Urban Initiatives utilizes research-backed, evidence-driven curriculum to guide our program sessions. Our curriculum allows us to prioritize the outcomes- like social emotional learning and physical health- that we find are most important. It also allows our coaches across the city of Chicago to provide consistently high quality, high impact programming.
This summer a team of Urban Initiatives staff and Board members worked together to improve our elementary schoolers’ health and education soccer program curriculum. We sat down with Urban Initiatives Program Director, Sara Shanley, who oversaw the project to chat about the updates.
Sara, tell us a little bit about your role at Urban Initiatives.
I’m a Program Director for the Continuum of Programming. I oversee our program model and curriculum development.
Can you tell us what is the Urban Initiatives health and education soccer program curriculum and why do we have one?
The curriculum for our health and education soccer program is a series of ten weeks of soccer games and activities that have social emotional learning and healthy lifestyles messaging built into the games in some way.
We have a curriculum to make sure all our students across our sites are receiving the same content and high quality program.
This summer, the curriculum underwent some major updates, what inspired these changes?
We listened to our coaches and heard the feedback that our participants had been playing some of the same games for several years in a row. We wanted to incorporate some new games into our programming and update our research rationale behind those games because it had been some time since we had revised the research rationale.
Can you remind us what a research rationale is?
A research rationale outlines what the proven methods are. In this case, we looked at what is the research rationale for teaching social emotional learning. What components of our curriculum are going to have the biggest, long-term outcomes for our youth, so we can focus on that in our program.
So after reviewing the research what changes did you make?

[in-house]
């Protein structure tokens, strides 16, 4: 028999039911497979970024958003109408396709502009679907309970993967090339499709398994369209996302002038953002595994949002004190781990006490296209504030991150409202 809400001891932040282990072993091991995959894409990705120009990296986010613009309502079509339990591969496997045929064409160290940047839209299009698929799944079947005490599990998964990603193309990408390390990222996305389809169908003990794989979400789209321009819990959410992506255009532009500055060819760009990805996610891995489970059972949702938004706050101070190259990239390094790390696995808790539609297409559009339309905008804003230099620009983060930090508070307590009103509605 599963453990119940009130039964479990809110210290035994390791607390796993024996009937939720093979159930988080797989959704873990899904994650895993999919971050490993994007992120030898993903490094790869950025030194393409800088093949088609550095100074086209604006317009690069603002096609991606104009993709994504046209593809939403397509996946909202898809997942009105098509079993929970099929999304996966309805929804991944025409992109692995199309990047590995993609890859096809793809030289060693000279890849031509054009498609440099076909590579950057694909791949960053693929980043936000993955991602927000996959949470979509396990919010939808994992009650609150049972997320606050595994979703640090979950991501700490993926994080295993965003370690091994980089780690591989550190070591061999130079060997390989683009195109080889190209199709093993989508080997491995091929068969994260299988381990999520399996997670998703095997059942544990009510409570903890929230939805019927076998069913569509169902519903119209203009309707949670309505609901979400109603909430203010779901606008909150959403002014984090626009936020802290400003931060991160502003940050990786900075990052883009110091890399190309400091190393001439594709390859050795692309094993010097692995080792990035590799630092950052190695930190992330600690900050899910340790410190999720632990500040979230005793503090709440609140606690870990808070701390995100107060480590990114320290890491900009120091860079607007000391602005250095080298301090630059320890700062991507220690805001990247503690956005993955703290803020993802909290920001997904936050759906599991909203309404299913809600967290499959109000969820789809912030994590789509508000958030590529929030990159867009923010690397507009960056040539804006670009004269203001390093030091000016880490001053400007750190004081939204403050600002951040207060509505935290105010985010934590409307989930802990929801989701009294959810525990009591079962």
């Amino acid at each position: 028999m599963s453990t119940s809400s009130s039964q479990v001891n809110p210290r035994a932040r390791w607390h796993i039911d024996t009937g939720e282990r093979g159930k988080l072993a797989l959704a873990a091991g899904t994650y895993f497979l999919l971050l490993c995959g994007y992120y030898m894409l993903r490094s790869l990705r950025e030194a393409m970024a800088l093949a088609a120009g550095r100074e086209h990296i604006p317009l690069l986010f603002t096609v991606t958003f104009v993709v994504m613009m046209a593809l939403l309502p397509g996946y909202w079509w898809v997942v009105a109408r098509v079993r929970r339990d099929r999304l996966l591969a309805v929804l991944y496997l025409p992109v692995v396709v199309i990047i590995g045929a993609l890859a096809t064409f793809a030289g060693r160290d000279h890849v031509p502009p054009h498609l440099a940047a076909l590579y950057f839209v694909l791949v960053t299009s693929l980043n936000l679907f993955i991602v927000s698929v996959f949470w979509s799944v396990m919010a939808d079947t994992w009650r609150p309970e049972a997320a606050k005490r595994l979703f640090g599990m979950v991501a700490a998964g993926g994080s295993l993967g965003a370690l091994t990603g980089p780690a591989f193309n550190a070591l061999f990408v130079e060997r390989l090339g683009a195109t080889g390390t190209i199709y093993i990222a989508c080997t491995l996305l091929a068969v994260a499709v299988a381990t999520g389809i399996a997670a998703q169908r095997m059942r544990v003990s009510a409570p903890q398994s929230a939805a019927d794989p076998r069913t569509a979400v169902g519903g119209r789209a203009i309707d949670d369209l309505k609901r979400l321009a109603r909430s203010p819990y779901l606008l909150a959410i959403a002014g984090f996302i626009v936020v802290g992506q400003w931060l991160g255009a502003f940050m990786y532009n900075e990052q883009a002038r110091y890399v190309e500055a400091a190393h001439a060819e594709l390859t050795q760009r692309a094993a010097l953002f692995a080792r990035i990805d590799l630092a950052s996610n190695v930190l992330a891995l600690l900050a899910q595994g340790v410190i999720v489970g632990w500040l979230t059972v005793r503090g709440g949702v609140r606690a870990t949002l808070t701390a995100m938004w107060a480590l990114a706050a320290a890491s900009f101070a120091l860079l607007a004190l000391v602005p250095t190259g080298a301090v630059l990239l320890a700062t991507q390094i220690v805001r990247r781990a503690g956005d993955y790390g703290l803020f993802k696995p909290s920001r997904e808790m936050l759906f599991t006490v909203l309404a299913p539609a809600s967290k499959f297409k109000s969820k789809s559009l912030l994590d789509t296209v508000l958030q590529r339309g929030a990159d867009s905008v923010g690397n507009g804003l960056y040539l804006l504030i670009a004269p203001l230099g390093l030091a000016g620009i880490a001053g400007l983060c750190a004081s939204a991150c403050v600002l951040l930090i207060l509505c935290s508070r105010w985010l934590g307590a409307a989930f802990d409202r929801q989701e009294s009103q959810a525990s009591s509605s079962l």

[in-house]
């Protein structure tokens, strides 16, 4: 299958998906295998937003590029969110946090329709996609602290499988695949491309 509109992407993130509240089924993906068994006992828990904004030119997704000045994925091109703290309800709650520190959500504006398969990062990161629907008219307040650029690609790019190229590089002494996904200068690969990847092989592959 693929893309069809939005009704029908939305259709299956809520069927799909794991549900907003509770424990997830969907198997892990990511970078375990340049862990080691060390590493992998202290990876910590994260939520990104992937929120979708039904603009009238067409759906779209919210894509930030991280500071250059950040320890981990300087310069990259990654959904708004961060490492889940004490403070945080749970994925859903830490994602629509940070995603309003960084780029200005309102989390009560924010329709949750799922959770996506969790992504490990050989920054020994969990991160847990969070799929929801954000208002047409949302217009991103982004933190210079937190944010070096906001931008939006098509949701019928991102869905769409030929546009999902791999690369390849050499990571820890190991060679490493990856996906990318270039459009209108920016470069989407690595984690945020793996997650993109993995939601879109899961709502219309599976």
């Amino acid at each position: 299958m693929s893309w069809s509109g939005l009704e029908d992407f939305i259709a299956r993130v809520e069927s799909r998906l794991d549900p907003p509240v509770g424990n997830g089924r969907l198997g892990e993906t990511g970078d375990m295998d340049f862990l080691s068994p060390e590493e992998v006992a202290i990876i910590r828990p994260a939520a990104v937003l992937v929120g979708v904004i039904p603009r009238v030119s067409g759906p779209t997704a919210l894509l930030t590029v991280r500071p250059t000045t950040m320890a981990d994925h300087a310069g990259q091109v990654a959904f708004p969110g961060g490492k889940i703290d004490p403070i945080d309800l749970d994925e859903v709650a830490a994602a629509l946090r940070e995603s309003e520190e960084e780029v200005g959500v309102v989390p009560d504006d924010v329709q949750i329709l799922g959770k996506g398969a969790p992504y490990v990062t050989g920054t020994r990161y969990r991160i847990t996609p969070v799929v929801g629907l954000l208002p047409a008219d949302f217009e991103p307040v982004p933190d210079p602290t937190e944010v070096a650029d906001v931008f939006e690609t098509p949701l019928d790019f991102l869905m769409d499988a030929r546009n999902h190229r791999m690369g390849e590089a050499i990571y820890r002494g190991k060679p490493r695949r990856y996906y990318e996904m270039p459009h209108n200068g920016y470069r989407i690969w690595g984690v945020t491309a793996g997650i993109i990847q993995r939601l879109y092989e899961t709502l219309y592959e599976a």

In the past, we hadn’t emphasized soccer skills mastery as much- it was something that happened naturally through our games, but the new curriculum works to improve soccer skills very intentionally.
We did this for a couple of reasons. The first is that we think that increasing the focus on soccer skills will improve our ability to retain students over time and keep kids more engaged. The second is that, as our kids see progress in their soccer skills, they are building their self-confidence and self-efficacy. That’s something that translates outside of soccer. When they are improving their soccer skills week to week they can see that ‘I can do this on a math test too. I can practice and get better at something’
Who on the UI team helped on this project?
We had a lot of help putting together this new curriculum.
Our Evaluation department put together a ton of research about health and social emotional learning. From this, they were able to recommend weekly focuses for each week of the soccer season. Some of the examples include: limiting screen time and regulating your emotions.
One of our Program Managers, Eugene Tsipris, who has extensive soccer experience, helped us put together most of the games and activities for the curriculum. He really helped to create the soccer skill-building components of the curriculum.
Urban Initiatives Board member and former professional soccer player, Brian McBride, helped us brainstorm some awesome new games for the curriculum as well. He made sure that our students can learn new soccer skills in fun and engaging ways.
Finally, we leaned heavily on US Soccer’s Grassroots Coaching course that outlines best practices for formatting a soccer practice to teach skills.
We’ve heard about a lot of the changes to the program, but what’s staying consistent?
The program will maintain its foundations for sure. We will still have 60 minutes of moderate to vigorous physical activity during every session. We will still have a big idea discussion that will focus on social emotional learning and health topics. Our participants will still scrimmage regularly. Team Captains will still lead warm ups and help guide discussions. We are definitely still staying true to our roots.
So, what do you like best about the new curriculum?
The new curriculum now includes time to scrimmage at every practice. I think that’s what our kids want and research from US Soccer shows that’s how kids build the most skills. Scrimmaging and playing the game is the biggest draw for them and it’s going to have a huge impact on our fun factor.
What comes next? How will you roll this curriculum out to our coaches?
We will roll out the new curriculum at our Fall Launch at the end of August. The Fall Launch is a training session where coaches will get the big picture framework of the new curriculum and we will start to teach some of the new games. Then, throughout the year we will provide extra support to our Program Coordinators, reviewing the games each week, so that as they visit schools they can review them with our coaches. This should ensure that our coaches are prepared to implement our new curriculum at every school.